In block 380, the p initial weightings are also entered so that c1S1(0)+c2S2(0)+ . . . +cpSp(0)=P(0). For each of the B row vectors, denoted as i, the expression clSi1(T)+c2Si2 (T)+ . . . +. cpSip(T)=Pi(T) preferably is evaluated (block 390). Next, the B Pi(T)) values may be ranked to generate the empirical distribution function in block 390 (via FT(x)=(1/B) (number Pi(T)<x). A constrained optimization procedure (410) is then performed whereby the weights may be changed such that (12) is satisfied as well as the constraint C1(FT), and the criterion function C2(FT) is optimized. This may be done in an iterative fashion until the change in C2(FT) is small (i.e., less than a predetermined threshold). Any one of a variety of techniques of optimization may be utilized. For example, the “polytope” procedure of Nelder and Mead, described in many sources, e.g., Simulation: A Modeler's Approach by James R. Thompson_(John Wiley & Sons, 2000), and incorporated herein by reference, may be used. Moreover, it is possible to look at forecast FT for several future times, or a continuum of future times, and base the constraints on these empirical distribution functions or the empirical distribution functions at other times. For example, one could use the B row vectors of width p from block 292 (or blocks 302 or 326 or 338), to obtain forecasted portfolio value for the ith of B simulations at time T. That is,

P i ( T ) = j = 1 p c j S ij ( T ) ( 13 )
These B values of the portfolio then may be sorted to obtain the simugram of the value of the portfolio with these weights. Alternatively, block 326 or 328 may be used to obtain the forecasted portfolio value as:

P i ( T ) = j = 1 p c j SS ij ( T ) ( 14 )
These B values of the portfolio may be sorted to obtain the simugram of the value of the portfolio with these weights. Optimization of the portfolio may be achieved using many different criterion functions and subject to a variety of constraints by readjusting the cj values (subject to equation (12)).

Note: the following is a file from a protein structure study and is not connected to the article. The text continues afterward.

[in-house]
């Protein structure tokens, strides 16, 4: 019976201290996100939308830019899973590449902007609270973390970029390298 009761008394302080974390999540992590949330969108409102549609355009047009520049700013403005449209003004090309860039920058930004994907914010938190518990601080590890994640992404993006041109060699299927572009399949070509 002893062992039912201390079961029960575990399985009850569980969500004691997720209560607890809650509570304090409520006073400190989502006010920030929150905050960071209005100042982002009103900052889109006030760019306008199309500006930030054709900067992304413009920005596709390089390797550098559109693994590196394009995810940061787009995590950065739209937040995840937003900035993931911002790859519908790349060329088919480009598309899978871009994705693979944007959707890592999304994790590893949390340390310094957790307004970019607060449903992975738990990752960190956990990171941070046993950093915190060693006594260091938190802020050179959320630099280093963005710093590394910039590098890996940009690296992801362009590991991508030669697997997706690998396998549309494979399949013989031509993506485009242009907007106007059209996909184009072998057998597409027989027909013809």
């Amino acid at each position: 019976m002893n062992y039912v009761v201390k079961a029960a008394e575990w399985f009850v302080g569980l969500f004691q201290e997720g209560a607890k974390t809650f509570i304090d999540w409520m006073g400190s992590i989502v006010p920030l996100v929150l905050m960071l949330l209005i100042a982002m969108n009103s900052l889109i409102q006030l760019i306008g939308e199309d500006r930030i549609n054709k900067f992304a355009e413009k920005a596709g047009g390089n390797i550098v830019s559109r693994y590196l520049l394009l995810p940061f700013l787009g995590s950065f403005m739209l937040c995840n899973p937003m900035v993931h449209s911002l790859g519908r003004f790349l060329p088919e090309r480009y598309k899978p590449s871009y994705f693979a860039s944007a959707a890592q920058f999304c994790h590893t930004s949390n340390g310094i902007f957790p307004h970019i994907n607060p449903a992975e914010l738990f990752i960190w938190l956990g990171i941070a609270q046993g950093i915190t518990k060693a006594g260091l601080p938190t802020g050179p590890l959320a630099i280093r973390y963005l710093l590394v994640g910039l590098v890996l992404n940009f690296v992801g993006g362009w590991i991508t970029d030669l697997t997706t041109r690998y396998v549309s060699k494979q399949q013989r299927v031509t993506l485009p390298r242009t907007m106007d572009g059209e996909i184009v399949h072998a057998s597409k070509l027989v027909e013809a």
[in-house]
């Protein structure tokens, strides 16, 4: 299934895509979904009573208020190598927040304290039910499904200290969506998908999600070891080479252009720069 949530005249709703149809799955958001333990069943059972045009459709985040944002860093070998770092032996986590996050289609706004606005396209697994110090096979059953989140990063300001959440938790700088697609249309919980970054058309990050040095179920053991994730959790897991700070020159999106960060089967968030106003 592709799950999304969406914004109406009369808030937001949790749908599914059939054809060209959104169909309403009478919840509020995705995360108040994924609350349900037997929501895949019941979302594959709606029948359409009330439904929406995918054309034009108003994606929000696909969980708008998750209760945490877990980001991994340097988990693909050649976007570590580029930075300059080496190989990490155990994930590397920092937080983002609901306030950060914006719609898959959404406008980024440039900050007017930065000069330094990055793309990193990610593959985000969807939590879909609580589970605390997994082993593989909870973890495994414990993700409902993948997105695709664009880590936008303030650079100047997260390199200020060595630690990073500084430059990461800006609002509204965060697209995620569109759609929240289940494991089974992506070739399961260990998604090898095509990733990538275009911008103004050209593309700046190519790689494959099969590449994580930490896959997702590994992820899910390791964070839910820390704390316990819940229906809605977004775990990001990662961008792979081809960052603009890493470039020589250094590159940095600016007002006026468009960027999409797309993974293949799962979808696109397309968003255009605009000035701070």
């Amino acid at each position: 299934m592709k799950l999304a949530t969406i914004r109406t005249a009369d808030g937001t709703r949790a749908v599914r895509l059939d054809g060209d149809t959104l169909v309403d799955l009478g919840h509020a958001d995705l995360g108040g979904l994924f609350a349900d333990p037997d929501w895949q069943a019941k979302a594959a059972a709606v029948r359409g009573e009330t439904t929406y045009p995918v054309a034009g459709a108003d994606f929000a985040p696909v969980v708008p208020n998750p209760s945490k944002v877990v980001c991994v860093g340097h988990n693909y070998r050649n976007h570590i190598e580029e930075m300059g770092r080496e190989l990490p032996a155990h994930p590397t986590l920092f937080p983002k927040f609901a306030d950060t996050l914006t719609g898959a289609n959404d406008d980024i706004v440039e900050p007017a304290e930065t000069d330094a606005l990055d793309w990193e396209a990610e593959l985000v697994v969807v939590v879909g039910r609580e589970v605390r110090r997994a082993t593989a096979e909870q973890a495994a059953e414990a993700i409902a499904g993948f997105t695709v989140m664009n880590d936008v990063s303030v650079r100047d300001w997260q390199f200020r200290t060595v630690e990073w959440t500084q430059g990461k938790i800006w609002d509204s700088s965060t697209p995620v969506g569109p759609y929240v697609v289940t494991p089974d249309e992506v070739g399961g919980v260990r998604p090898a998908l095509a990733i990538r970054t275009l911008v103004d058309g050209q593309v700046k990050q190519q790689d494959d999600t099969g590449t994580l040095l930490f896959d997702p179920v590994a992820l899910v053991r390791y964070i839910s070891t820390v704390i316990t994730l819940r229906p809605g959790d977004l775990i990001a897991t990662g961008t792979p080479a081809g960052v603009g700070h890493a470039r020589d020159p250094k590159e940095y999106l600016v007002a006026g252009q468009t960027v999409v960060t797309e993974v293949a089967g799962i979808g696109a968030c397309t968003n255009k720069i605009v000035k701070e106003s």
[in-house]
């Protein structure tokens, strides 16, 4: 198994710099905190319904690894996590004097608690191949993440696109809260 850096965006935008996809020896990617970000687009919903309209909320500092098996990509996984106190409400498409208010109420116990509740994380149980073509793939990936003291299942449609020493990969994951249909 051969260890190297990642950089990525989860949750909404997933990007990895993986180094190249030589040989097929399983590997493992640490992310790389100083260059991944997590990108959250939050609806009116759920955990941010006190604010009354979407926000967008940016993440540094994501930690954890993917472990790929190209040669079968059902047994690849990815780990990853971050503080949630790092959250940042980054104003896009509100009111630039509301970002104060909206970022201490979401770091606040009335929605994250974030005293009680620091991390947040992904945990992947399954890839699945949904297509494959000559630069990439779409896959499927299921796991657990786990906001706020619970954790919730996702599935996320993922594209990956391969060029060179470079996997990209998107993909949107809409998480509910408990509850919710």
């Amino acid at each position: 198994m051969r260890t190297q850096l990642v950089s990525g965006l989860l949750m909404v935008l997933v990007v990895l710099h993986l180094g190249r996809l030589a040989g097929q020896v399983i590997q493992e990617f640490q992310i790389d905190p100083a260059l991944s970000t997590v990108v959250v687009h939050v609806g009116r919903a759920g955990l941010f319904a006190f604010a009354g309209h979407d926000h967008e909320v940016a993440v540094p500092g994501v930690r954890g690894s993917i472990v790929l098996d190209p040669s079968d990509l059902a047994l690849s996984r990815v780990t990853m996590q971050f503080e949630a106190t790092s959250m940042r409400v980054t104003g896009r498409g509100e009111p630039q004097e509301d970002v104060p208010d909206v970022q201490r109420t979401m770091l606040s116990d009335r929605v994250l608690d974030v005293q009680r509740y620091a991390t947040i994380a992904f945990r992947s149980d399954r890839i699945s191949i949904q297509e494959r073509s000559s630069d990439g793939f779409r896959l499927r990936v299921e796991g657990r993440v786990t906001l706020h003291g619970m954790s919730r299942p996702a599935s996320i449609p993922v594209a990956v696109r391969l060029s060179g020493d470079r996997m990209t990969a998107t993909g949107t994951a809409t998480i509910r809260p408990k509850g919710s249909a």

The following provides additional examples. The numbers included in the examples below are included merely to facilitate understanding the examples. Referring to the example of FIG. 2, the application 130 may be used to determine a portfolio (via readjustment of weights) that maximizes the return computed for the lower 20 percentile. This approach may be desirable for investors that wish to minimize their downside risk.

By way of an additional example, an investor may wish to consider multiple criteria. First, the investor may desire to know the portfolio whose 20-year, lower 20 percentile is at least 4%. Subject to that constraint, the investor also may wish to maximize the 50 percentile (median) return. Further still, the application could be used to help an investor who desires to be 90% sure his or her portfolio will achieve a compounded 5% rate and, subject to that constraint, further desires to maximize the median return. Time is easily varied in the portfolio analysis application 130. This flexibility permits multiple return distributions to be computed for different time periods.

In yet an additional example, 90 components of the Standard & Poors (“S&P”) 100 were used that were active from May 1996 through December 2001. The forecast distribution is considered to be 5 years in this example and the maximization criteria is the mean. The minimum risk percentile is 20 and minimum risk return value is 1.15. A maximum allocation of 0.05 for any single component is used. The number of simulations was 10,000 for determination of (par)ametric (alloc)ation and the number of resamples was 10,000 for parametric and nonparametric allocations. The resulting weights that should be applied to the various stocks to maximize the forecasted mean are computed as described above and as shown in Table II below. (“id” is the number of the stock in the portfolio, “permno” is an identifier number for the stock, “ticker” is the symbol for the stock of the company traded on the NYSE, the American Stock Exchange or the NASDAQ.)